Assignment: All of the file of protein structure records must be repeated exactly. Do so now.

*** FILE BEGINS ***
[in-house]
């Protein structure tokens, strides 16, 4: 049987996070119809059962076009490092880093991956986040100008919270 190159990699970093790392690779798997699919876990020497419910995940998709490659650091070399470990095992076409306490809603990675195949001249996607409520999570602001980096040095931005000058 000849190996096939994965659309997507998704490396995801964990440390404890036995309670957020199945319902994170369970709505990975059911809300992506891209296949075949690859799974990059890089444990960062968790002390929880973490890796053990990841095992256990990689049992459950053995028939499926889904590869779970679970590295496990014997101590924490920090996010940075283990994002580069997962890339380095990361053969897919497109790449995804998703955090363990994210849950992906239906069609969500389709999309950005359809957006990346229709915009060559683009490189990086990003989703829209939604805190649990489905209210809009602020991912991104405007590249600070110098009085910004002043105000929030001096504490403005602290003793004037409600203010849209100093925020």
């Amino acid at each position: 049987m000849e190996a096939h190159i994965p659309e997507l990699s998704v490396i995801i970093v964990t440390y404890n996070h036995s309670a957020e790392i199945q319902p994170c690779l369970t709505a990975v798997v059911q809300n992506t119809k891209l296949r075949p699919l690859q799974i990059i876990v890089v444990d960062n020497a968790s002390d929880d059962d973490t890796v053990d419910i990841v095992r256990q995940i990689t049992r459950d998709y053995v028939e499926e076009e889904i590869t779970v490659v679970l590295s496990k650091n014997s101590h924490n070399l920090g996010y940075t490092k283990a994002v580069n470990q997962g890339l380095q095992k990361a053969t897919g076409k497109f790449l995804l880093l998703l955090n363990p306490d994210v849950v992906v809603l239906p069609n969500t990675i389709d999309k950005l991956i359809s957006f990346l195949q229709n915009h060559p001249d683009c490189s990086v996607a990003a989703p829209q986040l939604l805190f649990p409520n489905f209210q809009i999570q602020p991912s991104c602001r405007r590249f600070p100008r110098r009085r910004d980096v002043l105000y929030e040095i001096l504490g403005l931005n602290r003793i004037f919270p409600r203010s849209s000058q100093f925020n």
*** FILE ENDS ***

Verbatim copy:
[in-house]
């Protein structure tokens, strides 16, 4: 049987996070119809059962076009490092880093991956986040100008919270 190159990699970093790392690779798997699919876990020497419910995940998709490659650091070399470990095992076409306490809603990675195949001249996607409520999570602001980096040095931005000058 000849190996096939994965659309997507998704490396995801964990440390404890036995309670957020199945319902994170369970709505990975059911809300992506891209296949075949690859799974990059890089444990960062968790002390929880973490890796053990990841095992256990990689049992459950053995028939499926889904590869779970679970590295496990014997101590924490920090996010940075283990994002580069997962890339380095990361053969897919497109790449995804998703955090363990994210849950992906239906069609969500389709999309950005359809957006990346229709915009060559683009490189990086990003989703829209939604805190649990489905209210809009602020991912991104405007590249600070110098009085910004002043105000929030001096504490403005602290003793004037409600203010849209100093925020």
């Amino acid at each position: 049987m000849e190996a096939h190159i994965p659309e997507l990699s998704v490396i995801i970093v964990t440390y404890n996070h036995s309670a957020e790392i199945q319902p994170c690779l369970t709505a990975v798997v059911q809300n992506t119809k891209l296949r075949p699919l690859q799974i990059i876990v890089v444990d960062n020497a968790s002390d929880d059962d973490t890796v053990d419910i990841v095992r256990q995940i990689t049992r459950d998709y053995v028939e499926e076009e889904i590869t779970v490659v679970l590295s496990k650091n014997s101590h924490n070399l920090g996010y940075t490092k283990a994002v580069n470990q997962g890339l380095q095992k990361a053969t897919g076409k497109f790449l995804l880093l998703l955090n363990p306490d994210v849950v992906v809603l239906p069609n969500t990675i389709d999309k950005l991956i359809s957006f990346l195949q229709n915009h060559p001249d683009c490189s990086v996607a990003a989703p829209q986040l939604l805190f649990p409520n489905f209210q809009i999570q602020p991912s991104c602001r405007r590249f600070p100008r110098r009085r910004d980096v002043l105000y929030e040095i001096l504490g403005l931005n602290r003793i004037f919270p409600r203010s849209s000058q100093f925020n």